Bundesbank posts €4.6 billion profit in 2013

The Bundesbank posted a profit of €4.6 billion for the 2013 financial year, after recording a surplus of €664 million in 2012. This amount was transferred in full today to the Federal Government of Germany pursuant to section 27 number 2 of the Bundesbank Act (Bundesbankgesetz). "Despite interest income being lower, the Bundesbank has recorded a higher profit for 2013 than for 2012 as it has not been necessary to transfer any more funds to the risk provisions", explained Bundesbank President Jens Weidmann at the Bundesbank’s annual press conference on Thursday. The risk provisions thus remain unchanged at €14.4 billion. The risk situation has eased to some extent because of the decline in the volume of refinancing loans and the reduced holdings of government bonds under the Securities Markets Programme (SMP)", Weidmann said. However, he added that it would not be appropriate to run down the risk provisions, as the lower key interest rates meant that the Bundesbank was likely to post a smaller profit in 2014, thus reducing its available financial resources (AFR).

Weidmann stressed that the financial and sovereign debt crisis had continued to have a defining influence on economic developments in 2013. The countries worst affected by the crisis have made discernible progress in the necessary process of adjusting their economies, and confidence is gradually being restored", he said. Even so, he stressed that the heavy debt burden and the ongoing structural problems in the euro area meant that the European and global economies remained very vulnerable to shocks. He emphasised that, in view of the continuing challenges, it would clearly be premature to declare that the sovereign debt crisis was over. Substantial and persistent efforts will be needed to achieve a lasting solution to the crisis and its underlying structural causes", he said.

Weidmann pointed out that the world economy had picked up speed again over the course of 2013, a development driven in part by a particularly expansionary monetary policy. In the course of this process, the German economy had likewise recovered from the brief dip seen in the latter part of 2012 and early part of 2013, he noted. The pace of growth in the German economy is likely to increase again in 2014 and 2015", said Weidmann, adding that growth in Germany had been sustained for some time now by domestic activity. That is thanks to the robust state of the German economy", he concluded, emphasising that this was notably reflected in a comparatively low unemployment rate, ongoing employment growth and a rise in gross wages and salaries per employee. Weidmann explained that these factors, combined with the low level of interest rates, were fuelling housing construction, in particular.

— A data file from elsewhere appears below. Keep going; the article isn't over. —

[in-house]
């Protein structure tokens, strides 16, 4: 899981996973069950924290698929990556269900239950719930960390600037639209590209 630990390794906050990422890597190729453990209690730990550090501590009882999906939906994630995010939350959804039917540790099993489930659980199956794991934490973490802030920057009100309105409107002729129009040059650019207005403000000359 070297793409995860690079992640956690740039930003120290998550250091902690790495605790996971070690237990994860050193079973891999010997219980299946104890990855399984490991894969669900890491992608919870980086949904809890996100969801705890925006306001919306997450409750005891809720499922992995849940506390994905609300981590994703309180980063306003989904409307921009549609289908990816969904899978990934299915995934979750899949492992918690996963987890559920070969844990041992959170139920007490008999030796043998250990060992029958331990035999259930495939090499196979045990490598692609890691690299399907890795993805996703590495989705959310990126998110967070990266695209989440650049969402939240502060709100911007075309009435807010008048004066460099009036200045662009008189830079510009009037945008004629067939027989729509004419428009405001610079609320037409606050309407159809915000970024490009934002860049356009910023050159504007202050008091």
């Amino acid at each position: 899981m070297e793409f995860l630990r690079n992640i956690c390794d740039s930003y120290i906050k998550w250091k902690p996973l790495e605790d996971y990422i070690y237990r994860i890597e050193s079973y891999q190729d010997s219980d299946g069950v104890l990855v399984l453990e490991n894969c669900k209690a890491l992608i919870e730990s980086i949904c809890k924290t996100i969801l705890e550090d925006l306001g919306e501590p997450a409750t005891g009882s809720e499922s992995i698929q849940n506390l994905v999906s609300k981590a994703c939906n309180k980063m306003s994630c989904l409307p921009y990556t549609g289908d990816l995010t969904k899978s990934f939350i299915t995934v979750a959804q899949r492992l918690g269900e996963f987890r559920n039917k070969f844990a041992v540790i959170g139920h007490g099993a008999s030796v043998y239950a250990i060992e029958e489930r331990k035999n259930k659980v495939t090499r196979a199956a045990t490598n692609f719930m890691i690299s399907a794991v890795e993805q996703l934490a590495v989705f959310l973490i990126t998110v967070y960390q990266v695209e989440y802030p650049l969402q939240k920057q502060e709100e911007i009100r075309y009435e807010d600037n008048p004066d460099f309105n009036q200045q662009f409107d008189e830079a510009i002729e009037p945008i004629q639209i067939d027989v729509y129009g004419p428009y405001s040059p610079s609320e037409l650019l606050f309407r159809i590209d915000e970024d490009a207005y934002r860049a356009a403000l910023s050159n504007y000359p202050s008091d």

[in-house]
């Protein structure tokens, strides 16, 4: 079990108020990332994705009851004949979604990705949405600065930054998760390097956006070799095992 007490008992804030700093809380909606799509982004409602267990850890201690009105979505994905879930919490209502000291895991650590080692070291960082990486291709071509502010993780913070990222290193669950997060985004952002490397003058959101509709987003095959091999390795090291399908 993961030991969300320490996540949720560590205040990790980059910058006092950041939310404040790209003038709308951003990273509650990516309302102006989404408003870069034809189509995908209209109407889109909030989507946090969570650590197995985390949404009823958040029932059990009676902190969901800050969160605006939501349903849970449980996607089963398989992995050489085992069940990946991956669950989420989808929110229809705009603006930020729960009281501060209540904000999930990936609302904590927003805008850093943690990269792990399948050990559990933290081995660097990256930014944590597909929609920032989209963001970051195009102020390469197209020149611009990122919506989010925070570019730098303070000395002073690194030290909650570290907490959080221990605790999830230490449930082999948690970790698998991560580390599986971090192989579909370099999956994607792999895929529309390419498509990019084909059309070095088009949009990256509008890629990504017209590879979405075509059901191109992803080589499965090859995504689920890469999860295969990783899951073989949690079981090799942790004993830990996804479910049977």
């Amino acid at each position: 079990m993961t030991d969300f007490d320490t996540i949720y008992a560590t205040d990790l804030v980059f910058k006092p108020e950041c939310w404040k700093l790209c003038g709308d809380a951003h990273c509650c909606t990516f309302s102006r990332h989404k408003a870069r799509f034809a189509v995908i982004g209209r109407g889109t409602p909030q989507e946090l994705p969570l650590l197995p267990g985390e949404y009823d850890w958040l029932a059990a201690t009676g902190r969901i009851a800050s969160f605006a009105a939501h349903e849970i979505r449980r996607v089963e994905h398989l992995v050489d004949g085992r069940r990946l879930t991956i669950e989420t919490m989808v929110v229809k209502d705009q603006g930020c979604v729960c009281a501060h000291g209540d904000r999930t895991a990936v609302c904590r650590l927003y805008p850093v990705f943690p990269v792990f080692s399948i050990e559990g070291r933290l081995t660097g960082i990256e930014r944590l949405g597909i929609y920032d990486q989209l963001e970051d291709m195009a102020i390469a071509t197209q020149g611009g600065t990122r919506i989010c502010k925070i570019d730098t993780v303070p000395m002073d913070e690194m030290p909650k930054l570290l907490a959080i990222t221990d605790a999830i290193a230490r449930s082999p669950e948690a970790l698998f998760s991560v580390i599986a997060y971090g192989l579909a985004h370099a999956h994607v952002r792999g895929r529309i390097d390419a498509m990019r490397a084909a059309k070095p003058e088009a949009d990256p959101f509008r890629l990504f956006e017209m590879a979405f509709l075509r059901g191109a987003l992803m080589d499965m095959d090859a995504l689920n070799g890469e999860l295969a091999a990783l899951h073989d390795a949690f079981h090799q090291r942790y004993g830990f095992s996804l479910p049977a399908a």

The main source of the Bundesbank’s profit for 2013 was interest income of €7.3 billion (2012: €11.0 billion). This was offset in part by interest expenses of €1.7 billion (2012: €2.7 billion), resulting in net interest income of €5.6 billion (2012: €8.3 billion). The decline of €2.7 billion in net interest income is due primarily to the key interest rate cuts made by the European Central Bank in May and November 2013", said Executive Board member Rudolf Böhmler at the Bundesbank’s annual press conference.

Holding gains, by contrast, are not recognised as income. Holding gains arise from the valuation of balance sheet items which are subject to fluctuations in market prices, and they are reported under the balance sheet liability item Revaluation accounts". This item fell from €132.6 billion in 2012 to €88.1 billion in 2013, mainly as a result of the decline of around 31% in the market price for gold (gold €86.9 billion, foreign exchange assets €1.1 billion, securities €0.1 billion).

Further information can be found in the Bundesbank’s 2013 Annual Report; the foreword and main articles are available in English.